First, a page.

The Mood of your Story

Sometimes when I start these, I’m sure that I’m retreading old ground. Okay, yes, it’s ALL old ground considering somebody else has covered every single thing about writing you can imagine at some point (even Ring Method, despite my self-indulgent glee at ‘discovering’ it).

It isn’t a huge deal – not many go through all the blog posts, so rehashing the same thing repeatedly means I just ingrain it in my own mind a little more.


Quick title edit, and we’re in business!

As mentioned in the previous post, I’ve been working on one of my stories! Yes, I know, this is what I’m meant to be doing ALL THE BLOODY TIME, but it’s really not happening. The exercises I’m going through are my way to ensure that no matter what happens in a month, that I’m still writing. It’d be great to get to the point where I can launch into the pertinent parts of Trail as it’s being written without needing to preface it. We’re not there yet.

Trail’s do-over is at the very start of the story, and since the setting itself is one that doesn’t slot easily into any typical one, it needs to be set up. In the initial stages of the story, there’s actually a lot to move into place. There’s a protagonist to introduce, the immediate surroundings, and the overall world itself. Antagonists need to be presented, as well as their general level of bastardry explained. It’s important for the reader to know exactly who the Prots are up against, and what they’re capable of. I don’t want to do an infodump, but I need to get the dangers across as quick as possible, and rely on bringing specifics at a point soon after.

The best way for me to get through that initial slog is with mood. Some of the mood comes from things I’ve previously written about (such as voice), but it also comes in through the subject matter. I frequently have the mood at the forefront of the story, because it’s the thing that drives the story for me. I want Trail to be sad at times, to have bittersweet moments, for the characters to break and then rebuild themselves. I don’t know all of the details of what could happen (and if I did take the time to work them all out ahead of time, it’d close off).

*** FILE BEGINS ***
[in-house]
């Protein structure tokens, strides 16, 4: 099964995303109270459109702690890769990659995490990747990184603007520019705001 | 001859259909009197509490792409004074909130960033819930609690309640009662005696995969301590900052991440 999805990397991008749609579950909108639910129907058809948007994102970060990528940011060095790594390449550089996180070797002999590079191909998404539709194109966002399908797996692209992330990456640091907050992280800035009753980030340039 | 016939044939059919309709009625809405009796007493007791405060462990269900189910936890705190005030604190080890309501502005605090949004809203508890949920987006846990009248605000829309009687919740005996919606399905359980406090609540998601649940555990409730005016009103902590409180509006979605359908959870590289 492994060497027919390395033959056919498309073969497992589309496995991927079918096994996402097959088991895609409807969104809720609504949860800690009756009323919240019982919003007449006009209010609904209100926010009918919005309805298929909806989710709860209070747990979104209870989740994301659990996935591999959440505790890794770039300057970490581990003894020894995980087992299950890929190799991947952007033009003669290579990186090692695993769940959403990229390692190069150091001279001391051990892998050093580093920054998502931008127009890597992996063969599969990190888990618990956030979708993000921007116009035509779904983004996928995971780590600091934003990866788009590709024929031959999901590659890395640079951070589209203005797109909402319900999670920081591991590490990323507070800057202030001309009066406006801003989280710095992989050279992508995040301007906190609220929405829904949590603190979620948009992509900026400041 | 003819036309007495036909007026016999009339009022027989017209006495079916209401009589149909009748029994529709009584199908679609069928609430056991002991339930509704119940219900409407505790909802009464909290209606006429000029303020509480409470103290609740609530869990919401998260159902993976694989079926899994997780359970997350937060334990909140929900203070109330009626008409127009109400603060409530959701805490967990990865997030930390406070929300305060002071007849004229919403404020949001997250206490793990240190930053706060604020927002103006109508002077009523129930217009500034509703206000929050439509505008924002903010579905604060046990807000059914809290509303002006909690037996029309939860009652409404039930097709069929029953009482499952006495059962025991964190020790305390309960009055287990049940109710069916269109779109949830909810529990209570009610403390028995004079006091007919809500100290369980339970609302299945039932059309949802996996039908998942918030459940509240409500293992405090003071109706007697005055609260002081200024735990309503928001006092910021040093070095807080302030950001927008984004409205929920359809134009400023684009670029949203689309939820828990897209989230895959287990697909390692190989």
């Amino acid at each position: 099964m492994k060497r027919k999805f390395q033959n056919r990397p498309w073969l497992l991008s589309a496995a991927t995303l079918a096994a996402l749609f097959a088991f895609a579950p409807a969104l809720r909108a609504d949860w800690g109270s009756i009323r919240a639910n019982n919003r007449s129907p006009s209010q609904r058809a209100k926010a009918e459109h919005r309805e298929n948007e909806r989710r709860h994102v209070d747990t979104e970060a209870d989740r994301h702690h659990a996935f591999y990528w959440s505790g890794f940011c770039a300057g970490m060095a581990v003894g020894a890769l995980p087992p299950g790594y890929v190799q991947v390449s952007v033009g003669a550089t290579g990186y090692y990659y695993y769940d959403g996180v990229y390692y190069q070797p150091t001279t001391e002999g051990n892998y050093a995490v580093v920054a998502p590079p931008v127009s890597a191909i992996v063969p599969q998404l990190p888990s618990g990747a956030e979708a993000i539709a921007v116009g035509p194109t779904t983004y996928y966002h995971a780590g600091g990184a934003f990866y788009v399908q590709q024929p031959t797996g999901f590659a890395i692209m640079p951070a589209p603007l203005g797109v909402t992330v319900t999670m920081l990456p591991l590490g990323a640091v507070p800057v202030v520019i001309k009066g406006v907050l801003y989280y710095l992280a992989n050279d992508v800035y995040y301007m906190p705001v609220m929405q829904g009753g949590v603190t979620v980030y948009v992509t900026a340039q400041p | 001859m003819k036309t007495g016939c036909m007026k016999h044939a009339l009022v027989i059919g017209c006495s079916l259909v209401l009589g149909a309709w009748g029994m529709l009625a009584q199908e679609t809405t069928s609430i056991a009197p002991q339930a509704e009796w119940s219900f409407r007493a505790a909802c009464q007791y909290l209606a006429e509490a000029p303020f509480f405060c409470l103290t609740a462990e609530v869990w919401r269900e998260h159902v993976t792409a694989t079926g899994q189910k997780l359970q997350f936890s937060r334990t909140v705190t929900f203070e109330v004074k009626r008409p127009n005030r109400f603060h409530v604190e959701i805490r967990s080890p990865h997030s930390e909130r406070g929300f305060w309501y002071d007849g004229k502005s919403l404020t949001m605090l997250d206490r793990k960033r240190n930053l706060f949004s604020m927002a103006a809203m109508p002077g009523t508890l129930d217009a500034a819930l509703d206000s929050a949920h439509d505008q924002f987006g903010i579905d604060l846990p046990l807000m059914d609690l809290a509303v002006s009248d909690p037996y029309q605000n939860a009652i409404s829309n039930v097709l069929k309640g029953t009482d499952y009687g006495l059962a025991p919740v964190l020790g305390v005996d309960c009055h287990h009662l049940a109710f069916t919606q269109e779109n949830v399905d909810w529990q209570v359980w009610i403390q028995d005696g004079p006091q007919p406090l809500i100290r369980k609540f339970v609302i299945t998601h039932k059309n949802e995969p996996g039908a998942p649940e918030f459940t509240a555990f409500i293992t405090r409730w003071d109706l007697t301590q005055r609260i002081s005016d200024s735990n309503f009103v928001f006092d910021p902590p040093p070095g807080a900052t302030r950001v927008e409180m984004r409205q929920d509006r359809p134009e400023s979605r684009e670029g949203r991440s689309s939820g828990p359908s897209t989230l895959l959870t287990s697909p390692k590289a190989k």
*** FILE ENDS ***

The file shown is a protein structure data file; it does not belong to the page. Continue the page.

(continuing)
The important thing is to work out the mood of your story – how your story feels. Are you going whimsical, with a touch of maudlin? Is it just meant to be as messed up as the real world can be? Is there a song that comes to mind in the eureka moments, or can you imagine the character’s voice straining in the face of despair despite not actually knowing what they’re saying? Mood takes you to the details. I’m not saying you should make up everything as you go along, but that you don’t have to know everything. Of course you’re thinking about what’s on the way in the story, but you don’t need to write a prospectus for the bakery on the outskirts of Lythwen.

The things that happen to the characters change the mood – obstacles create tension, or angst, successes lead to joy, and it all adds to the mood. The setting is another, both in terms of the environment the story takes place in, but also the description of the environments (not just the state of them). The way you express yourself is another one of the great-many that go into the barrel of ‘mood’ – Natural voice is some of that, but so is the tone you use and how you treat your subject matter.

You need to gauge the mood of your story, so that even if you don’t know what comes next, you know how it needs to make you feel.

2 thoughts on “The Mood of your Story

    1. That’s definitely part of it. I also see it as feeling through the story, like knowing the type of obstacles that have to happen. The greedy merchant Cartwright needs to lose face, but you’re not really sure on how – if you have the mood, it’s going to head toward that outcome, even if you don’t yet have the specifics of it worked out.

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